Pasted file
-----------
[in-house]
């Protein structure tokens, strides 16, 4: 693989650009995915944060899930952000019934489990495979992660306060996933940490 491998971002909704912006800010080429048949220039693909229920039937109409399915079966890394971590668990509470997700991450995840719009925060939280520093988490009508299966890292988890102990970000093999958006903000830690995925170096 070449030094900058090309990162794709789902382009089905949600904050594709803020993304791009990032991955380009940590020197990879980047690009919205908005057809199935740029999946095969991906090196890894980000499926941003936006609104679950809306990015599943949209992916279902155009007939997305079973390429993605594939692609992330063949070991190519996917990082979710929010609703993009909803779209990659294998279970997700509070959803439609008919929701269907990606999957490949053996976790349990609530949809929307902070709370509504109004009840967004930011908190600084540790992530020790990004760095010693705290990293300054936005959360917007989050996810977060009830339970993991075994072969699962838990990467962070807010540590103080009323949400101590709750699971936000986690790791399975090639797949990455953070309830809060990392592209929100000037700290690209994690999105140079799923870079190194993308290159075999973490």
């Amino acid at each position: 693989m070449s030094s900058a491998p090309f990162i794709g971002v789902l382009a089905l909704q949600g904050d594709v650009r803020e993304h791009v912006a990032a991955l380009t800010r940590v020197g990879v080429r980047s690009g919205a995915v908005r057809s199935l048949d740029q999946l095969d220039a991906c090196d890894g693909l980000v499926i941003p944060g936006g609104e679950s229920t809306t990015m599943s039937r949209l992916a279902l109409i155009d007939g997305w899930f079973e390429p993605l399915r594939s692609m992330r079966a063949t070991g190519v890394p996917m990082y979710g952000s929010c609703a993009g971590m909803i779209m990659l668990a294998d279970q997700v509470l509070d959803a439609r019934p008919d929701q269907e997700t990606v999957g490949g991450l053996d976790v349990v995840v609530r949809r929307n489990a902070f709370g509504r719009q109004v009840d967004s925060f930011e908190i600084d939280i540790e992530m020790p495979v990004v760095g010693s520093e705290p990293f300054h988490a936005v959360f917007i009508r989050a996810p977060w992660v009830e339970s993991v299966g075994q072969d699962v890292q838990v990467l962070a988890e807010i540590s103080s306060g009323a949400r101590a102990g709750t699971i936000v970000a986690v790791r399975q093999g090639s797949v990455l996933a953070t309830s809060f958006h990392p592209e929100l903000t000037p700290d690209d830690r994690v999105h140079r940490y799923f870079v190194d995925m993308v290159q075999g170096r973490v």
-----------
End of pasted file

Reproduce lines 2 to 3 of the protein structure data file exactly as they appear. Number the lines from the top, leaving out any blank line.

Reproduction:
């Protein structure tokens, strides 16, 4: 693989650009995915944060899930952000019934489990495979992660306060996933940490 491998971002909704912006800010080429048949220039693909229920039937109409399915079966890394971590668990509470997700991450995840719009925060939280520093988490009508299966890292988890102990970000093999958006903000830690995925170096 070449030094900058090309990162794709789902382009089905949600904050594709803020993304791009990032991955380009940590020197990879980047690009919205908005057809199935740029999946095969991906090196890894980000499926941003936006609104679950809306990015599943949209992916279902155009007939997305079973390429993605594939692609992330063949070991190519996917990082979710929010609703993009909803779209990659294998279970997700509070959803439609008919929701269907990606999957490949053996976790349990609530949809929307902070709370509504109004009840967004930011908190600084540790992530020790990004760095010693705290990293300054936005959360917007989050996810977060009830339970993991075994072969699962838990990467962070807010540590103080009323949400101590709750699971936000986690790791399975090639797949990455953070309830809060990392592209929100000037700290690209994690999105140079799923870079190194993308290159075999973490």
């Amino acid at each position: 693989m070449s030094s900058a491998p090309f990162i794709g971002v789902l382009a089905l909704q949600g904050d594709v650009r803020e993304h791009v912006a990032a991955l380009t800010r940590v020197g990879v080429r980047s690009g919205a995915v908005r057809s199935l048949d740029q999946l095969d220039a991906c090196d890894g693909l980000v499926i941003p944060g936006g609104e679950s229920t809306t990015m599943s039937r949209l992916a279902l109409i155009d007939g997305w899930f079973e390429p993605l399915r594939s692609m992330r079966a063949t070991g190519v890394p996917m990082y979710g952000s929010c609703a993009g971590m909803i779209m990659l668990a294998d279970q997700v509470l509070d959803a439609r019934p008919d929701q269907e997700t990606v999957g490949g991450l053996d976790v349990v995840v609530r949809r929307n489990a902070f709370g509504r719009q109004v009840d967004s925060f930011e908190i600084d939280i540790e992530m020790p495979v990004v760095g010693s520093e705290p990293f300054h988490a936005v959360f917007i009508r989050a996810p977060w992660v009830e339970s993991v299966g075994q072969d699962v890292q838990v990467l962070a988890e807010i540590s103080s306060g009323a949400r101590a102990g709750t699971i936000v970000a986690v790791r399975q093999g090639s797949v990455l996933a953070t309830s809060f958006h990392p592209e929100l903000t000037p700290d690209d830690r994690v999105h140079r940490y799923f870079v190194d995925m993308v290159q075999g170096r973490v």